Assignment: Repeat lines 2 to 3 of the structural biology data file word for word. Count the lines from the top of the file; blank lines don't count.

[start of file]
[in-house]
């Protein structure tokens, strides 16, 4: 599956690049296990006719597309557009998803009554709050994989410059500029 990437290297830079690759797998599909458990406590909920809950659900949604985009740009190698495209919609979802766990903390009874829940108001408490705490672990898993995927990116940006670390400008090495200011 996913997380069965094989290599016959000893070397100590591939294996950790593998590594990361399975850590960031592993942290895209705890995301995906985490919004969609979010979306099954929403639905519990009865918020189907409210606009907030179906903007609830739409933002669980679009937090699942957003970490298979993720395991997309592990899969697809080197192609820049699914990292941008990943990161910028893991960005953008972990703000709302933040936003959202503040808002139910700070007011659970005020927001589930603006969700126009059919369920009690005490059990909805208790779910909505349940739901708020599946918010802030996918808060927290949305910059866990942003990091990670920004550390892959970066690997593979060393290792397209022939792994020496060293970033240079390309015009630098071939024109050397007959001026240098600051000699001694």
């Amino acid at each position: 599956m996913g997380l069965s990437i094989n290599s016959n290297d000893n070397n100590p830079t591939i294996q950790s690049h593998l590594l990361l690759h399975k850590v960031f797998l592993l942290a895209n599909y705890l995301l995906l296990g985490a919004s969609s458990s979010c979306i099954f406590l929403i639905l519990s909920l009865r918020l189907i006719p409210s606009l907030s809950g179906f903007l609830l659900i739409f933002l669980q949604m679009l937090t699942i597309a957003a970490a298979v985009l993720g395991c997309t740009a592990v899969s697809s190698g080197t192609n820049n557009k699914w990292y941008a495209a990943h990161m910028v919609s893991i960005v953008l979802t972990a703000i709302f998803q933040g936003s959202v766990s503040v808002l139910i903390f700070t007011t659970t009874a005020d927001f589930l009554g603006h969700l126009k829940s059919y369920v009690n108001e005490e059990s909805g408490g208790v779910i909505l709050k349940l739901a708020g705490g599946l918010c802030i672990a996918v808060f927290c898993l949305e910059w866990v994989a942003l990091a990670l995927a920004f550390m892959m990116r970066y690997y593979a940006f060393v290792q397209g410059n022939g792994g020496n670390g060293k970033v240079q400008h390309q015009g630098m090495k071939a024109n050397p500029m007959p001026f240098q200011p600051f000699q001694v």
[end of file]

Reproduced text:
């Protein structure tokens, strides 16, 4: 599956690049296990006719597309557009998803009554709050994989410059500029 990437290297830079690759797998599909458990406590909920809950659900949604985009740009190698495209919609979802766990903390009874829940108001408490705490672990898993995927990116940006670390400008090495200011 996913997380069965094989290599016959000893070397100590591939294996950790593998590594990361399975850590960031592993942290895209705890995301995906985490919004969609979010979306099954929403639905519990009865918020189907409210606009907030179906903007609830739409933002669980679009937090699942957003970490298979993720395991997309592990899969697809080197192609820049699914990292941008990943990161910028893991960005953008972990703000709302933040936003959202503040808002139910700070007011659970005020927001589930603006969700126009059919369920009690005490059990909805208790779910909505349940739901708020599946918010802030996918808060927290949305910059866990942003990091990670920004550390892959970066690997593979060393290792397209022939792994020496060293970033240079390309015009630098071939024109050397007959001026240098600051000699001694």
């Amino acid at each position: 599956m996913g997380l069965s990437i094989n290599s016959n290297d000893n070397n100590p830079t591939i294996q950790s690049h593998l590594l990361l690759h399975k850590v960031f797998l592993l942290a895209n599909y705890l995301l995906l296990g985490a919004s969609s458990s979010c979306i099954f406590l929403i639905l519990s909920l009865r918020l189907i006719p409210s606009l907030s809950g179906f903007l609830l659900i739409f933002l669980q949604m679009l937090t699942i597309a957003a970490a298979v985009l993720g395991c997309t740009a592990v899969s697809s190698g080197t192609n820049n557009k699914w990292y941008a495209a990943h990161m910028v919609s893991i960005v953008l979802t972990a703000i709302f998803q933040g936003s959202v766990s503040v808002l139910i903390f700070t007011t659970t009874a005020d927001f589930l009554g603006h969700l126009k829940s059919y369920v009690n108001e005490e059990s909805g408490g208790v779910i909505l709050k349940l739901a708020g705490g599946l918010c802030i672990a996918v808060f927290c898993l949305e910059w866990v994989a942003l990091a990670l995927a920004f550390m892959m990116r970066y690997y593979a940006f060393v290792q397209g410059n022939g792994g020496n670390g060293k970033v240079q400008h390309q015009g630098m090495k071939a024109n050397p500029m007959p001026f240098q200011p600051f000699q001694v």